24 I know of one early biblical text in the columnar layout, and that is not earlier than the sixth century: Codex Laudianus = Nestle–Aland E 08 = Vetus Latina 50 (R. Gryson, Altlateinische Handschriften (Freiburg: Herder, 1999) 77 = CLA ii.251 = LDAB (www.trismegistos.org/ldab/) 2881. By contrast there are five early biblical texts with facing-page Latin translations, of which the earliest may come from the fourth century: Codex Bezae = Nestle–Aland D 05 = Vetus Latina 5 = LDAB 2929; Codex Claromontanus = Nestle–Aland D 06 = Vetus Latina 75 = CLA v.521 = LDAB 3003; PSI xiii.1306 = Nestle–Aland 0230 = Vetus Latina 85 = LDAB 3024; Verona Psalter = Vetus Latina 300 = CLA iv.472 = LDAB 3344; Coislinianus 186 = Vetus Latina 333 = CLA v.520 = LDAB 3403. Interlinear Latin translations do not appear until the ninth century (see Houghton, H. A. G., The Latin New Testament (Oxford: Oxford University Press, 2016) 78). For more detail on the layouts of biblical and other early bilingual texts, see Houghton, Latin New Testament, 27–8, 52, 78–81 and Dickey, ‘Columnar Translation’.

25 Wouters, Codex, 162–3.

26 Wouters, Codex, 163.

27 This is the treatise on manumission in the Leidensia version of the Hermeneumata Pseudodositheana (see Dickey, E., The Colloquia of the Hermeneumata Pseudodositheana, vol. i (Cambridge: Cambridge University Press, 2012) 2830); it has a number of different names, a fact that led Wouters (Codex, 163) to claim that there are two such bilingual juridical texts.

28 See Schwartz, E. and Straub, J., Acta Conciliorum Oecumenicorum (Berlin: de Gruyter, 1925) and note also Diercks, G. F., Sententiae episcoporum numero lxxxvii de haereticis baptizandis (Corpus Christianorum, Series Latina 3E; Turnhout: Brepols, 2004) xxxvii on a third-century council whose Latin records, part of the writings of St Cyprian, circulated in Greek as well.

29 See Musurillo, H., The Acts of the Christian Martyrs (Oxford: Clarendon, 1972).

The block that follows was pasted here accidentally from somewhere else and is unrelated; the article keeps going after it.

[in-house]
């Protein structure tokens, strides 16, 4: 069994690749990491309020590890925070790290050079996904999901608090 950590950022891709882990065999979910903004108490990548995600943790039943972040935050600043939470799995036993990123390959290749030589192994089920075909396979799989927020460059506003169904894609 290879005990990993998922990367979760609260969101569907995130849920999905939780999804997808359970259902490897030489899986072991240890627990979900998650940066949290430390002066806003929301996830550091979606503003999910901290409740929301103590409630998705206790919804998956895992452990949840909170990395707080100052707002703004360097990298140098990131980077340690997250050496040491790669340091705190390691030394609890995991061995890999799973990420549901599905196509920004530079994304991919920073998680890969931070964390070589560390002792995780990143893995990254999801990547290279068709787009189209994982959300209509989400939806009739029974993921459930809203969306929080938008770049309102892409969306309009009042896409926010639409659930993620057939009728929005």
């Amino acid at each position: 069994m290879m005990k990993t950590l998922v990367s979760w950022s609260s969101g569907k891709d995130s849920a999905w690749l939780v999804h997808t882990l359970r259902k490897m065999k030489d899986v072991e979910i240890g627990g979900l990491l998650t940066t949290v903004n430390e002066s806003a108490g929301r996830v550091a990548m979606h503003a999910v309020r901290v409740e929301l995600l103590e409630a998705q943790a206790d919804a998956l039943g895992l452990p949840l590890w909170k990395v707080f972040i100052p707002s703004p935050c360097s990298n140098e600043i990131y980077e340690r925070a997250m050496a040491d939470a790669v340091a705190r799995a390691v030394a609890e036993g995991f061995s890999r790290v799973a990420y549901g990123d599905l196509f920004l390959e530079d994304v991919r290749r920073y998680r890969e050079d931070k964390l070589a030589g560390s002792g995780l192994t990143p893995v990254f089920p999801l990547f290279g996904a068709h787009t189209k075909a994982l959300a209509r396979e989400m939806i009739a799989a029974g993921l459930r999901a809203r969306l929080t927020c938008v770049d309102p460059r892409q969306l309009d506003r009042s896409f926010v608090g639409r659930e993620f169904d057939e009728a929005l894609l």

30 See Tornau, C. and Cecconi, P., The Shepherd of Hermas in Latin: Critical Edition of the Oldest Translation Vulgata (Berlin: de Gruyter, 2014) 1–12.

31 One will be published in Latin Texts on Papyrus: A Corpus (general editor M. C. Scappaticcio, forthcoming 2022).

32 The photographs are available online at www.csntm.org/manuscript/View/GA_P99.

33 Wouters, Codex, 125, 127.

34 See Wouters, Codex, 158.

35 Cf. Wachtel and Witte, Die Paulinischen Briefe, lxxvi n. 4.

36 The same is true of Wachtel and Witte, Die Paulinischen Briefe, lxxix n. 16.

37 Tischendorf, C., ed., Codex Claromontanus (Leipzig: Brockhaus, 1852) 220.

38 Wachtel and Witte, Die Paulinischen Briefe, lxxx n. 23.

39 Wachtel and Witte, Die Paulinischen Briefe, lxxxi n. 26.

40 Wouters, Codex, 142.

41 Wouters, Codex, 142.

42 Wachtel and Witte, Die Paulinischen Briefe, lxxxiii n. 36.

43 There are at least twenty-eight examples of b for v, but v for b probably occurs only once (provatione for probatione in line 1230). This imbalance is normal in late Latin texts; see Adams, J. N., The Vulgar Latin of the Letters of Claudius Terentianus (Manchester: Manchester University Press, 1977) 31.

44 See Wouters, Codex, 142; Wachtel and Witte, Die Paulinischen Briefe, lxxxiii n. 37.

45 Cf. Wouters, Codex, 130.

46 Wachtel and Witte, Die Paulinischen Briefe, lxxxvi n. 54.

47 Cf. Wouters, Codex, 152.

48 Wouters, Codex, 134.

49 Wachtel and Witte, Die Paulinischen Briefe, lxxxiv n. 40.

50 Cf. Wouters, Codex, 134.

51 Wachtel and Witte, Die Paulinischen Briefe, xc n. 79.

I am indebted to Philomen Probert and Daniela Colomo for helpful comments on a draft version of this article and for fruitful discussion; to Hugh Houghton for helpful comments, guidance on dealing with the biblical scholarship, and encouragement to submit the piece to this journal; to Maria Chiara Scappaticcio and the participants in the PLATINUM project for inviting me to re-edit this papyrus as part of that project and for discussion of readings; and to the Chester Beatty library for the photographs and for allowing me to spend two days inspecting the original.

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A Re-Examination of New Testament Papyrus P99 (Vetus Latina AN glo Paul)

  • Eleanor Dickey (a1)